During the last week of July 1916 shells fell in their thousands on Australian soldiers in a village they had captured from the Germans – Pozières. I had not the slightest idea where our lines or the enemy’s were, and the shells were coming at us from, it seemed, three directions, wrote Australian Lieutenant John Raws. Pozières was reduced to rubble and shattered earth, but here the men of the First Australian Division later built their memorial in France. They remembered the tenacity with which they had held their ground and the comrades who had perished in the horror of those bombardments.
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The Windmill – Pozières, France
The Windmill site at Pozières was established as an Australian memorial in the 1930s at the suggestion of Australia’s official war historian, Charles Bean, because ‘The Windmill site … marks a ridge more densely sown with Australian sacrifice than any other place on earth’. Over seven weeks in 1916, at the Battle of the Somme, the Australian Imperial Force suffered 23,000 casualties, more than 6700 of whom died, in the countryside around the Windmill. On 11 November 1993 soil from the Windmill site was cast over the coffin of Australia’s Unknown Soldier during his funeral at the Australian War Memorial in Canberra.
More about the Windmill – Pozières…
Australian National Memorial – Villers-Bretonneux, France
On 22 July 1938, Queen Elizabeth laid a bunch of poppies, given to her by a local schoolboy, at the unveiling of the Australian National Memorial at Villers-Bretonneux. Was she thinking of her own brother, Fergus Bowes-Lyon, ‘missing’ at the Battle of Loos in 1915? Around the walls of the Memorial were the names of some 11,000 Australians ‘missing’ in action in France. On the night of 24–25 April 1918, Australian soldiers recaptured Villers-Bretonneux from the Germans, a battle also remembered in the Franco-Australian museum at the Victoria school in the town. In the playground is a sign: ‘Do Not Forget Australia’.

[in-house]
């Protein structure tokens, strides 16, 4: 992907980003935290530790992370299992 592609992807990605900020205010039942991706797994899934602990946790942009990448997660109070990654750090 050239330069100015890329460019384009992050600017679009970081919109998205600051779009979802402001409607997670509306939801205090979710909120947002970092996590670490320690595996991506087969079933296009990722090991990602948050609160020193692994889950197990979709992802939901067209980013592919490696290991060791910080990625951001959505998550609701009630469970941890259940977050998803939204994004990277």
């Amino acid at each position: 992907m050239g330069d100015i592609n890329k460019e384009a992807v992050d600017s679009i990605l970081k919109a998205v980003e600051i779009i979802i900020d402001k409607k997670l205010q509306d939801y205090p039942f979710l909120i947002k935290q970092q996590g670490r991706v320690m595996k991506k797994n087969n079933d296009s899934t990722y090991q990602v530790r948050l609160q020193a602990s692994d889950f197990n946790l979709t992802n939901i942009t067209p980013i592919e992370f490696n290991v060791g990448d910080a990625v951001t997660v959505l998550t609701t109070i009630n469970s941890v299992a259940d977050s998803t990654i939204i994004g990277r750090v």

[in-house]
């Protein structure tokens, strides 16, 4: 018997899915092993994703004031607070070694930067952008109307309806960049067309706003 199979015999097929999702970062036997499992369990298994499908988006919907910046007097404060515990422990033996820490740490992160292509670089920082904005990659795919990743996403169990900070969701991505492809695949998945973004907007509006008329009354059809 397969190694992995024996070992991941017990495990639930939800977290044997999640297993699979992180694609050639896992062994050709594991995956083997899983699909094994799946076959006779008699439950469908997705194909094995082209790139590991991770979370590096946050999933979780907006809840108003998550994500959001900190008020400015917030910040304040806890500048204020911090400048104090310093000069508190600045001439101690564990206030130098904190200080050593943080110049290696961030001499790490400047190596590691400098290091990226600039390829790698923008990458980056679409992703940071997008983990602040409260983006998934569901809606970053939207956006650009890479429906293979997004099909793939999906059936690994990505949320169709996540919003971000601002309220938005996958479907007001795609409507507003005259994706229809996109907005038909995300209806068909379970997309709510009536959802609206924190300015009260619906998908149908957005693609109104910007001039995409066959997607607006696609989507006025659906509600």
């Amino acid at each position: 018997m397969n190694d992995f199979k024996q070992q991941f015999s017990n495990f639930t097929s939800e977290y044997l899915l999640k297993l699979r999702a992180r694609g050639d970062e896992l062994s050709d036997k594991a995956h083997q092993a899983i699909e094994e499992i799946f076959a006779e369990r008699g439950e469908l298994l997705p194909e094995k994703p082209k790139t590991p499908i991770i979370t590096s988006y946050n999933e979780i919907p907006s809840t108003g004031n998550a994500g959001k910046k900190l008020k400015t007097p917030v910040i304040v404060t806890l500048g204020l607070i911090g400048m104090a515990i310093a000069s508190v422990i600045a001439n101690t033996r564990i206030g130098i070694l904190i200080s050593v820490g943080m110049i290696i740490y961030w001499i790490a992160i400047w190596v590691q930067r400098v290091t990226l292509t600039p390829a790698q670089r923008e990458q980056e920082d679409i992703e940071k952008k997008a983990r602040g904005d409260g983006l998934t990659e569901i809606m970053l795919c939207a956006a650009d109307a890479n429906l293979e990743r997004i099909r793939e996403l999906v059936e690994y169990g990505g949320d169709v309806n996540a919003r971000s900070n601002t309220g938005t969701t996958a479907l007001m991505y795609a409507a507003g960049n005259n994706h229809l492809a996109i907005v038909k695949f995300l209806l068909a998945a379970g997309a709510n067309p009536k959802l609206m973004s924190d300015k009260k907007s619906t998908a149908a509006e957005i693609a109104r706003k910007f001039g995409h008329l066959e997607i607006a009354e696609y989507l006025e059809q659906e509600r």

More about the Australian National Memorial at Villers-Bretonneux…
Australian Corps Memorial – Le Hamel, France
The Battle of Hamel on 4 July 1918, it is usually claimed, took 93 minutes. According to one source in their official ‘War Diary’ the 44th Australian Infantry Battalion required only 85 minutes to take all their objectives. Starting at 3.10 am, then moving around Le Hamel village, the Western Australians advanced uphill, and by 4.35 had driven the Germans from a series of trenches and dugouts on top of the hill. There today stands the Australian Corps Memorial, with sweeping views across the valley of the Somme, a fitting place at which to remember the victories of the Australian Corps in France in 1918.
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Second Australian Division Memorial – Mont St Quentin, and Péronne, France
Between 31 August and 2 September 1918, Australia’s Second Division attacked and captured the German stronghold of Mont St Quentin, the key to the strategic town of Péronne on the Somme River. Tired and under strength, units such as the 21st Battalion skilfully drove the enemy from their well-established positions, and for his courage and leadership during the battle Sergeant Albert Lowerson, 21st Battalion, was awarded the Victoria Cross. It was a costly action: twenty-three men of the battalion lost their lives that day. Today the Second Australian Division’s Memorial stands at Mont St Quentin, the scene of one of the division’s greatest victories.
More about the Second Australian Division Memorial…
Fourth Australian Division Memorial – Bellenglise, France
Between 18 and 20 September 1918, the 48th Battalion, Fourth Division AIF, fought its last successful action on the Western Front. Advancing on the Hindenburg Outpost Line near Bellenglise, they suffered 65 casualties but captured 500 prisoners, ‘nearly one per man of the battalion’. Holding the line they got into a ‘bit of a fight’ for which Private James Woods was awarded the Victoria Cross. The Division, achieving all its objectives, took more than 4300 prisoners for 1260 casualties. Today the Fourth Division’s memorial in France stands on the heights above Bellenglise. It is little visited.